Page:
Passports and Visas
All passengers require a machine-readable passport valid for six months beyond the conclusion of their trip, with appropriate visas. You should carry your passport with you at all times to ensure against its loss or theft in hotels. Check with the Cambodian Consulate to determine if any visas are needed. Securing required documents is the responsibility of the traveler. You will have to pay an airport tax of US$25. This information is a guide only and it is essential that you check all current passport and visa rules with your travel agent before departure.
It is good advice to always drink as well as brush your teeth with bottled water. You should only eat fruit that can be peeled, and be sure to wash it well in bottled water before eating. In restaurants, insist that they bring a sealed bottle to your table and avoid ice. Take extra care with hygiene and make sure you wash your hands before and after eating. It is a good idea to bring along hand sanitizer. Carry a kit of the basic emergency medicines you might need for diarrhea, fever, etc., plus mosquito repellent, Band-Aids and antiseptic ointment. We recommends you see your doctor for advice about local health conditions and precautionary medicines, as you may need to be immunized against certain illnesses.
Cambodia uses the riel, though US dollars are generally accepted. If needed, you can change money at banks and currency exchange agencies for the best rates, hotels and some shops can also change them for you, but the rate will likely be much higher. ATMs are also an efficient way to get money in the local currency. A passport is required when exchanging currencies.
Cambodia has 230 V at 50 Hz, with a type A or C socket. America's electrical currents are 120 V at 60 Hz, with a type A or B socket, so you'll need a converter and an adapter.
Wireless and wired Internet access is available in major cities throughout Cambodia. There are also Internet cafés in main cities that allow you access, usually for a small charge.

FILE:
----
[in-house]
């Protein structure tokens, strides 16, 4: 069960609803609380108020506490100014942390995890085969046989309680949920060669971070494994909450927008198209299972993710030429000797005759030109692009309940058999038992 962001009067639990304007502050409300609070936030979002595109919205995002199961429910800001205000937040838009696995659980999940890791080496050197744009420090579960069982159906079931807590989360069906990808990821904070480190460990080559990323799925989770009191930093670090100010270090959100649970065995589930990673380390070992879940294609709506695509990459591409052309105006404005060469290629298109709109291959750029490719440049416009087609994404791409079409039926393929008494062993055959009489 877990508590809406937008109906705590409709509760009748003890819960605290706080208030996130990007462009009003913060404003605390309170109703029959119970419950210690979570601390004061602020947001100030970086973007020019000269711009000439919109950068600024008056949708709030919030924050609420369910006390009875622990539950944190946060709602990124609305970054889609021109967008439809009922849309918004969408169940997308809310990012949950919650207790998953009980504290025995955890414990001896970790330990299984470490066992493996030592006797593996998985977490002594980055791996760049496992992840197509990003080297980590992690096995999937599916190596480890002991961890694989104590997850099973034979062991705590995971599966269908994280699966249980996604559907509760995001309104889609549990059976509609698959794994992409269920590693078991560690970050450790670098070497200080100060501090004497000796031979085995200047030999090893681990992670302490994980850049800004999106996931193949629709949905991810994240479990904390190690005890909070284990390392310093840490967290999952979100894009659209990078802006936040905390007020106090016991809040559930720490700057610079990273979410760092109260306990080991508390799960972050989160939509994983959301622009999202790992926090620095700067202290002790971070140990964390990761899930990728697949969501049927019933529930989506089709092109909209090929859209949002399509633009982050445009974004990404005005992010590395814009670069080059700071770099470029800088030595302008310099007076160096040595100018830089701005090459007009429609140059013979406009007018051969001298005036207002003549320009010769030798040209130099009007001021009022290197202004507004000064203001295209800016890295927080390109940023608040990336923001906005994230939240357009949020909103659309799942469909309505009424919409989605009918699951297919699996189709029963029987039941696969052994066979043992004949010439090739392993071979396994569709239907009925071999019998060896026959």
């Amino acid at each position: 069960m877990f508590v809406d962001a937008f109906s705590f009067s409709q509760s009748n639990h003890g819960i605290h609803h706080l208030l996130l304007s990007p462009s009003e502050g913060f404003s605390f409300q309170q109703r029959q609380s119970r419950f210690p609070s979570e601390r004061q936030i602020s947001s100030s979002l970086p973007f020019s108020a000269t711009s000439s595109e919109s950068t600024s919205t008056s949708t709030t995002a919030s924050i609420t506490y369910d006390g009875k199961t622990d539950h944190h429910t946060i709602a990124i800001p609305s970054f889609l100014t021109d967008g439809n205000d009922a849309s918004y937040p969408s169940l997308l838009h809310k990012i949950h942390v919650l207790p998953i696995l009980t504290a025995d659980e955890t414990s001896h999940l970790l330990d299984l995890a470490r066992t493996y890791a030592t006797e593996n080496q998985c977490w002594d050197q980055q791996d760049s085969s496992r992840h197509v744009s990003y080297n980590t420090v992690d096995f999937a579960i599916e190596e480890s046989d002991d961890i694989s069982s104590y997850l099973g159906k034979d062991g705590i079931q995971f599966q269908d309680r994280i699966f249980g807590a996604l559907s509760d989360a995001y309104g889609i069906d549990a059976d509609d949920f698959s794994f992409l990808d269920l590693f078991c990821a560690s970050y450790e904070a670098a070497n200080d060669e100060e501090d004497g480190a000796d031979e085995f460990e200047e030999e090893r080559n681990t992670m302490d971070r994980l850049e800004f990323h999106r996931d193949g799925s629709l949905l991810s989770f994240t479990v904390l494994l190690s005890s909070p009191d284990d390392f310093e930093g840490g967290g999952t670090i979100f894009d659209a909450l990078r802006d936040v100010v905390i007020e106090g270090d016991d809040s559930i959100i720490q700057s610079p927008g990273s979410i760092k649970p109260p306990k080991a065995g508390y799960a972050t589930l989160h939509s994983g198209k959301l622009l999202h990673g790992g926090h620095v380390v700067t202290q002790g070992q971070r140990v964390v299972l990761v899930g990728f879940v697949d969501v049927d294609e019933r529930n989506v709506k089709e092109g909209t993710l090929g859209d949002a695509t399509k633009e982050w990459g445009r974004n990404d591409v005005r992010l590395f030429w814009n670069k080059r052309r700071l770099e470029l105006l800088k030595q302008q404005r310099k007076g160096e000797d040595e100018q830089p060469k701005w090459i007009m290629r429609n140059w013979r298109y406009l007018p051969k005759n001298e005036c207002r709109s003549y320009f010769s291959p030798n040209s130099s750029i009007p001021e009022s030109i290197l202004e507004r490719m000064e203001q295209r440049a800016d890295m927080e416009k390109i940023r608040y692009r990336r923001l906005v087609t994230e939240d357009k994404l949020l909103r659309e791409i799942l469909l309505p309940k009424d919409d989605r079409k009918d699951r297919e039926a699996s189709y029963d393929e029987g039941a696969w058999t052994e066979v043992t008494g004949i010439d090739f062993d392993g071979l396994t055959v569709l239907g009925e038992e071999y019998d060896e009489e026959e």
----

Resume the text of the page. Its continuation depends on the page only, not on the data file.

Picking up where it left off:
Phoning home from another country can be expensive. All hotels will add a service charge to the cost of any phone calls you make from your room. This charge can be very high. It is always cheaper for you to use public telephones (payphones) if your cell phone is not set for international calls. Your Travel Director can explain how to dial internationally if you are unsure.
There are a many great shopping opportunities in Siem Reap, from shopping centers to convenience stores. Don't miss the Angkor Night Market. Here you'll find traditional Khmer handicrafts, clothing, silk paintings, wood and stone carvings and more. Note that it is illegal to export Angkorian artifacts taken from ancient sites.
We suggest the following tipping rates: Taxi drivers don't expect to be tipped, but rounding up the fare on the meter is appreciated, Restaurants and bars 5-10% of the total bill.
Within cities, try a motodup or a taxi (larger cities only). You can also rent a bicycle. A "samlor" is also a fun way to take in all the sights, sounds and scents at a leisurely pace. Between cities, depending on the distance, you can use the bus or air.
Generally, casual jeans or slacks, shirts, sweaters, a jacket and comfortable walking shoes are all you'll need. When visiting temples you may be asked to cover bare shoulders or to take off your shoes. Shorts, tank tops or halter tops are sometimes not permitted in temples. Don't forget to pack good outdoor shoes, a hat and sunscreen, and you might want long pants and long-sleeved shirts for walking through heavily wooded areas.